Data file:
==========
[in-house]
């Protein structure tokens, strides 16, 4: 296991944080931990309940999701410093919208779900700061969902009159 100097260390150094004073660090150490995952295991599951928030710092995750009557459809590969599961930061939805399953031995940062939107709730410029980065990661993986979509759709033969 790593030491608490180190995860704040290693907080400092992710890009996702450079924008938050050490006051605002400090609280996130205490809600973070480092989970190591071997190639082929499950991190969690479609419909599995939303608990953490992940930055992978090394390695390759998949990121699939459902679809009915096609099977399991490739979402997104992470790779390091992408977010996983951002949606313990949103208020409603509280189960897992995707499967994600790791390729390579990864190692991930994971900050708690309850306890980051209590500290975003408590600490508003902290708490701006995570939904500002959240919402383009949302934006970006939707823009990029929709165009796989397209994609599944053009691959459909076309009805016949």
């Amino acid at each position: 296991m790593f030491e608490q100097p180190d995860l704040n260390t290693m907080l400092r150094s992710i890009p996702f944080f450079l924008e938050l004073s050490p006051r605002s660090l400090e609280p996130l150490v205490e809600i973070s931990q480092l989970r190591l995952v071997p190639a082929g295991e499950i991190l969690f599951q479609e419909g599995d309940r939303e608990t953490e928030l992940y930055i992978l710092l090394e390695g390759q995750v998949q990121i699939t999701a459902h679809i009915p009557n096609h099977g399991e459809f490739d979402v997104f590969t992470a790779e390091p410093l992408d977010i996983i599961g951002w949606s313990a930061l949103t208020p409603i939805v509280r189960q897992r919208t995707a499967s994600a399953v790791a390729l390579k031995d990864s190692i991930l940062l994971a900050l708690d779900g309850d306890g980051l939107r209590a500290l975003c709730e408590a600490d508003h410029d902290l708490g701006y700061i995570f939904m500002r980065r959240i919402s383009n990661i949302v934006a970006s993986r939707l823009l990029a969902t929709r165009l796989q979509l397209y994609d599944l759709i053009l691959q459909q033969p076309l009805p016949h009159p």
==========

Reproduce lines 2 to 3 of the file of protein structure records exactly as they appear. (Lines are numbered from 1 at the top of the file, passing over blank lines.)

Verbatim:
């Protein structure tokens, strides 16, 4: 296991944080931990309940999701410093919208779900700061969902009159 100097260390150094004073660090150490995952295991599951928030710092995750009557459809590969599961930061939805399953031995940062939107709730410029980065990661993986979509759709033969 790593030491608490180190995860704040290693907080400092992710890009996702450079924008938050050490006051605002400090609280996130205490809600973070480092989970190591071997190639082929499950991190969690479609419909599995939303608990953490992940930055992978090394390695390759998949990121699939459902679809009915096609099977399991490739979402997104992470790779390091992408977010996983951002949606313990949103208020409603509280189960897992995707499967994600790791390729390579990864190692991930994971900050708690309850306890980051209590500290975003408590600490508003902290708490701006995570939904500002959240919402383009949302934006970006939707823009990029929709165009796989397209994609599944053009691959459909076309009805016949």
């Amino acid at each position: 296991m790593f030491e608490q100097p180190d995860l704040n260390t290693m907080l400092r150094s992710i890009p996702f944080f450079l924008e938050l004073s050490p006051r605002s660090l400090e609280p996130l150490v205490e809600i973070s931990q480092l989970r190591l995952v071997p190639a082929g295991e499950i991190l969690f599951q479609e419909g599995d309940r939303e608990t953490e928030l992940y930055i992978l710092l090394e390695g390759q995750v998949q990121i699939t999701a459902h679809i009915p009557n096609h099977g399991e459809f490739d979402v997104f590969t992470a790779e390091p410093l992408d977010i996983i599961g951002w949606s313990a930061l949103t208020p409603i939805v509280r189960q897992r919208t995707a499967s994600a399953v790791a390729l390579k031995d990864s190692i991930l940062l994971a900050l708690d779900g309850d306890g980051l939107r209590a500290l975003c709730e408590a600490d508003h410029d902290l708490g701006y700061i995570f939904m500002r980065r959240i919402s383009n990661i949302v934006a970006s993986r939707l823009l990029a969902t929709r165009l796989q979509l397209y994609d599944l759709i053009l691959q459909q033969p076309l009805p016949h009159p």